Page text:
Make Your Content Shine: Three Professional Tricks to Proofread Your Own Work

As solopreneurs and small business owners, we have an amazing ability to connect with customers, simply by publishing our own content on the Internet. It’s almost a “superpower” if you think about it because we can literally reach millions of people – single-handedly!

The better our online content, the better chance we’ll be seen as leaders in our chosen fields. This means it’s worthwhile to allow ourselves a little extra time to edit and proofread things before we press the “publish” button.

But proofreading our own work can be a lot like looking for our car keys when we’re in a hurry to leave the house. We repeatedly walk right past the keys before we find them. And when we do find them, we can swear we’ve already looked in that spot a dozen times.

The same thing happens when we try to find the mistakes and typos in our own writing. We know what we mean to say and how it’s supposed to read. Consequently, that’s what our minds will see on the page or screen when we edit and do a final proofreading of things ourselves.

Here’s a list of tricks that professional writers, editors, & proofreaders use to help with this problem. If you’re not able to have someone else review your work, these tricks will help you proofread your own content. You can use them one at a time, or mix them together – whatever works best for you.

Print & Go
Print the piece you’re working on and take it out of your normal writing environment. Sit down and, ideally, read it out loud. Reading it out loud – especially in a slightly different context than what you’re used to – can help you slow down and notice more of what’s on the page. A different environment can also help you stay more alert, which helps you stay focused on what you’re reading.

Manuscript by Seth Sawyers

Fun with Fonts
Just like the car key example, when we look at something over and over we start to lose our attention to detail. Ditto when we’ve been looking at the same MS Word document again and again.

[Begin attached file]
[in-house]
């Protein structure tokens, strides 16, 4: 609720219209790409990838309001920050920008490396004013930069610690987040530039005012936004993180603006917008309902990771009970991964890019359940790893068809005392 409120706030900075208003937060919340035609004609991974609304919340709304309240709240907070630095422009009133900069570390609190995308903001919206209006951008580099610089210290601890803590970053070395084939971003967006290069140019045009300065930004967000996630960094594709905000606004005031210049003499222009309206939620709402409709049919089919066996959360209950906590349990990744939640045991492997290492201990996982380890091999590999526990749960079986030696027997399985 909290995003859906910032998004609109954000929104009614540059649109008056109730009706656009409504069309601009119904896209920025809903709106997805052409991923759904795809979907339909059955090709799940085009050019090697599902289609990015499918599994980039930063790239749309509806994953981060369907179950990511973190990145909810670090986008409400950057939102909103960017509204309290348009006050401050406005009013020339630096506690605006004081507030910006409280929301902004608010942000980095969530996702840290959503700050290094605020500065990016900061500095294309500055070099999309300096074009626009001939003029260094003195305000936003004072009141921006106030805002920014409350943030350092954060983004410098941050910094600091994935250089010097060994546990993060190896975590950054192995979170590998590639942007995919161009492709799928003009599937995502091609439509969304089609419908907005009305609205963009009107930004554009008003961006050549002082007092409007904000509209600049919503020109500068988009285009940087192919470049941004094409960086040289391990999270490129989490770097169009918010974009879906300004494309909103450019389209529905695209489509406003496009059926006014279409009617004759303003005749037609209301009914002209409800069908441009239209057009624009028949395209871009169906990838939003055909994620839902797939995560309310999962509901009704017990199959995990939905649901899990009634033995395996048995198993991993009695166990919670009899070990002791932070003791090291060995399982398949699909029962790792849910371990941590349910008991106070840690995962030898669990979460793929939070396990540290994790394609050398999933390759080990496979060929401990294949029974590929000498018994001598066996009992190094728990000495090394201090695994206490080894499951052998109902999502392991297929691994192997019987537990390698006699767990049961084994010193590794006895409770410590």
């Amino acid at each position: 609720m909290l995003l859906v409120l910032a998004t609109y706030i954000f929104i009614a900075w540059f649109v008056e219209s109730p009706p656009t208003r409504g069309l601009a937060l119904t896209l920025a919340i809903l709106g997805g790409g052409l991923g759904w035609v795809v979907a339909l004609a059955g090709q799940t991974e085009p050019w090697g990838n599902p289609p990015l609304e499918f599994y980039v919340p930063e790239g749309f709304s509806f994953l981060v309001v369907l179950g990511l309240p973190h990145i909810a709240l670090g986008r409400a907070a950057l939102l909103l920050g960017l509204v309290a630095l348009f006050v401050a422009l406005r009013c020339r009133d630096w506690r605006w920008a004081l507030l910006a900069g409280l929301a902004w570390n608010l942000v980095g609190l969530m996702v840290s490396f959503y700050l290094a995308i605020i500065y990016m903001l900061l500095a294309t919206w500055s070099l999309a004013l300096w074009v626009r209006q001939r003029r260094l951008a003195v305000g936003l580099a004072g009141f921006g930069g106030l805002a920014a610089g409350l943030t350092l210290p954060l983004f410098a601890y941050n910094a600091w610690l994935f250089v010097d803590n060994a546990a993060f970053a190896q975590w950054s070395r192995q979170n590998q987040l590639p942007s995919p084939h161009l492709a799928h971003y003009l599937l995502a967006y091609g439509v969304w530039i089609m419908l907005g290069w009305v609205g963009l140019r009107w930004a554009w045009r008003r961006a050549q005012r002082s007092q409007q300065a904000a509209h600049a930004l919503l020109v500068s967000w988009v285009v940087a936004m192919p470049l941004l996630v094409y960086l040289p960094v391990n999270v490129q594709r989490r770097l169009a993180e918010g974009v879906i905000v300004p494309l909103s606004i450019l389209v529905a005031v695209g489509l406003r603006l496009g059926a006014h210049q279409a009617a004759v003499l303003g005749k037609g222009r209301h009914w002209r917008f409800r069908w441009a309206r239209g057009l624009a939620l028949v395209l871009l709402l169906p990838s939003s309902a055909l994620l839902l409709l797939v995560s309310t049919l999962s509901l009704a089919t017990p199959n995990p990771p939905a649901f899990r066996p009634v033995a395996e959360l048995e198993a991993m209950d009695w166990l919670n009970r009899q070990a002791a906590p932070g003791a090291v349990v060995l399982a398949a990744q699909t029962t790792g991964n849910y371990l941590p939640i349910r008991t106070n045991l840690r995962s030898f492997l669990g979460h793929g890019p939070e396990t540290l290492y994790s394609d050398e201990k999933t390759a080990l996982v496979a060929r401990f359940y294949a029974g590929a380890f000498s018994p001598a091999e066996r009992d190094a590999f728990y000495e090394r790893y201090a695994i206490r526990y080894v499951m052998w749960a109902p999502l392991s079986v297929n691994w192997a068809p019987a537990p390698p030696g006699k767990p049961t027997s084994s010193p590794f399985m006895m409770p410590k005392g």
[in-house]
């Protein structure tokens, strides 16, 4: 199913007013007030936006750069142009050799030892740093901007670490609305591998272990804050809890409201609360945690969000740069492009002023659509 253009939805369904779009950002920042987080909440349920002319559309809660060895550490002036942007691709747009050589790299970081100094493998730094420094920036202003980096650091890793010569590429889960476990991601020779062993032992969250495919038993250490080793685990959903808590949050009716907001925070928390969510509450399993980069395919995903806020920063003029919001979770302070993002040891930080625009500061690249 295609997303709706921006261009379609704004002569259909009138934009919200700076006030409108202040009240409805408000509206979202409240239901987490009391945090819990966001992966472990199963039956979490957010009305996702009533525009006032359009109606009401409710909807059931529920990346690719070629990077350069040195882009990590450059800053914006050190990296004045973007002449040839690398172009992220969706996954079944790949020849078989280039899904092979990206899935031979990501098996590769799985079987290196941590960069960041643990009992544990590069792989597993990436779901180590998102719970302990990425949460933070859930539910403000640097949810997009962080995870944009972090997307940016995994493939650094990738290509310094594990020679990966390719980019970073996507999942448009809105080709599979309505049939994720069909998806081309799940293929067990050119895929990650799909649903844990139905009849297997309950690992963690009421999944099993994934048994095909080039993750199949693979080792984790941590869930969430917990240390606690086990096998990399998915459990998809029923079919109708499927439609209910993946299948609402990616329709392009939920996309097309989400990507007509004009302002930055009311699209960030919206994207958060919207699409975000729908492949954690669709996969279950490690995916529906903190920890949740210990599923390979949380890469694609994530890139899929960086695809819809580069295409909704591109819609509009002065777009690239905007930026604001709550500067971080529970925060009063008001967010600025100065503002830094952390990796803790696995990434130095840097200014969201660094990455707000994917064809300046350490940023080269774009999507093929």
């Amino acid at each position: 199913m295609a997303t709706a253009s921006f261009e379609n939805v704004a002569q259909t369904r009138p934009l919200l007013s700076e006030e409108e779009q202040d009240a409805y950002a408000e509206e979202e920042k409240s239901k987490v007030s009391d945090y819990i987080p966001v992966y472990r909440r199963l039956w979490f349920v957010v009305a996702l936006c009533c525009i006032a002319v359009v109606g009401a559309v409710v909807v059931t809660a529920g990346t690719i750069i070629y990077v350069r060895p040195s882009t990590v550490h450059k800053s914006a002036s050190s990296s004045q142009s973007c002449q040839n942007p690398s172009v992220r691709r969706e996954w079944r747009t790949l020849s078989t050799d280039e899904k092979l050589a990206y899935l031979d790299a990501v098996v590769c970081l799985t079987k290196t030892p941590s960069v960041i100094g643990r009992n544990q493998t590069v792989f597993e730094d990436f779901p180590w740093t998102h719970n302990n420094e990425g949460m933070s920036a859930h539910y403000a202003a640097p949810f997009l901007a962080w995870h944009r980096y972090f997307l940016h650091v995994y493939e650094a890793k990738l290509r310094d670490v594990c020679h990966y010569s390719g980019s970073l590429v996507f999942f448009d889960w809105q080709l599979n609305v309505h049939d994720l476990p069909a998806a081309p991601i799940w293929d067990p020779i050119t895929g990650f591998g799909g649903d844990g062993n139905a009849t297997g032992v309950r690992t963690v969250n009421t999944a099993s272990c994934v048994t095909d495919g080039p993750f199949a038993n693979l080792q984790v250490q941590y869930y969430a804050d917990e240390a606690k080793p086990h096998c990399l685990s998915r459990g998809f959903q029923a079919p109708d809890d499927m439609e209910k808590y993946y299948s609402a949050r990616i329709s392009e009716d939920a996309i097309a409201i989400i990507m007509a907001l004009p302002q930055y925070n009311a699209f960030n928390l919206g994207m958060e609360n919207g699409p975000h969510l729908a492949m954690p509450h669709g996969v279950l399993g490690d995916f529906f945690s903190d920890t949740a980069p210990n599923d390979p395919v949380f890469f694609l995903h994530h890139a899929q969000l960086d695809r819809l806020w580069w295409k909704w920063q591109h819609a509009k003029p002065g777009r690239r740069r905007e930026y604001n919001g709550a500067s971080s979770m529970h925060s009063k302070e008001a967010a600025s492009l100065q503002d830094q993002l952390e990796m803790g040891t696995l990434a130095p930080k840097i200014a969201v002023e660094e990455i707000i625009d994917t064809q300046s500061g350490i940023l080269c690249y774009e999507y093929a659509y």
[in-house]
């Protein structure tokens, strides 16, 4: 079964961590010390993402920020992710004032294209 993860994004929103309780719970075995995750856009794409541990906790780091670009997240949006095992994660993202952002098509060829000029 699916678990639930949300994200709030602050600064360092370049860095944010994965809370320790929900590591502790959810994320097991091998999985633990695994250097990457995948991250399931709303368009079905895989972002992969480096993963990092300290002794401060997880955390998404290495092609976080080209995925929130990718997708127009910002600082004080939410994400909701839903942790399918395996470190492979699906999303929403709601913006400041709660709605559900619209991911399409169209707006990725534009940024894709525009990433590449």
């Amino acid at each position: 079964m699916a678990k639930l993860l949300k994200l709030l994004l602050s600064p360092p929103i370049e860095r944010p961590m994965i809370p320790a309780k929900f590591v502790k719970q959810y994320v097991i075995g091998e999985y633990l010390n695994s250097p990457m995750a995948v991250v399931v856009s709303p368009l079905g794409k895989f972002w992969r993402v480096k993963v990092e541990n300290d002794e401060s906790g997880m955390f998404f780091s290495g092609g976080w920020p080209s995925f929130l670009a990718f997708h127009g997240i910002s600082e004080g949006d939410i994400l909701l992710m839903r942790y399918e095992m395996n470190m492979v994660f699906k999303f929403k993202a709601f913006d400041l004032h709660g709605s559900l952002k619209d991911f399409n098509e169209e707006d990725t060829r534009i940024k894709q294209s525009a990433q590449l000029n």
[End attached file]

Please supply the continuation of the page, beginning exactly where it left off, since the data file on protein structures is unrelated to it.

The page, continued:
A way to help with this is to simply change fonts when you’re ready to proofread. It can be even more effective when you change the font size, and even the font color. Although it’s the same content you’re reading, your brain will see the words on the page (or screen) in a very new way. You’ll be more likely to see the mistakes that you had previously overlooked because you’ll have changed what your eye has gotten used to seeing.

When we read normally, our eyes are moving through sentences in a fluid and quick pace. But when we proofread, it’s best to slow down and look at things one…word…at…a…time. This technique involves physically directing where your eyes are focused.

You can do this by placing a straightedge below the sentence you’re focusing on. A ruler works well for this – especially when it’s turned face down against the page so you’re seeing the nice, clean (numberless) back side. You can also use a finger and literally point at each word you’re reading to insure that both your eyes and your attention stay focused on each single word.

This hyper-focus technique works best with a printout, but it’s manageable on a computer screen as well.

Bonus Technique
This one is sure to become a favorite. If at all possible, set your work aside and come back to it later. This alone will give you better clarity to spot your mistakes. But if it’s not possible, then step away from your work for at least a few minutes, go make yourself a cup of coffee or your favorite tea, and come back ready to sit and enjoy going over what you’ve written.

Changing your pace like this helps keep you refreshed and alert, making it much easier to catch any mistakes or typos. Always good to have a bonus!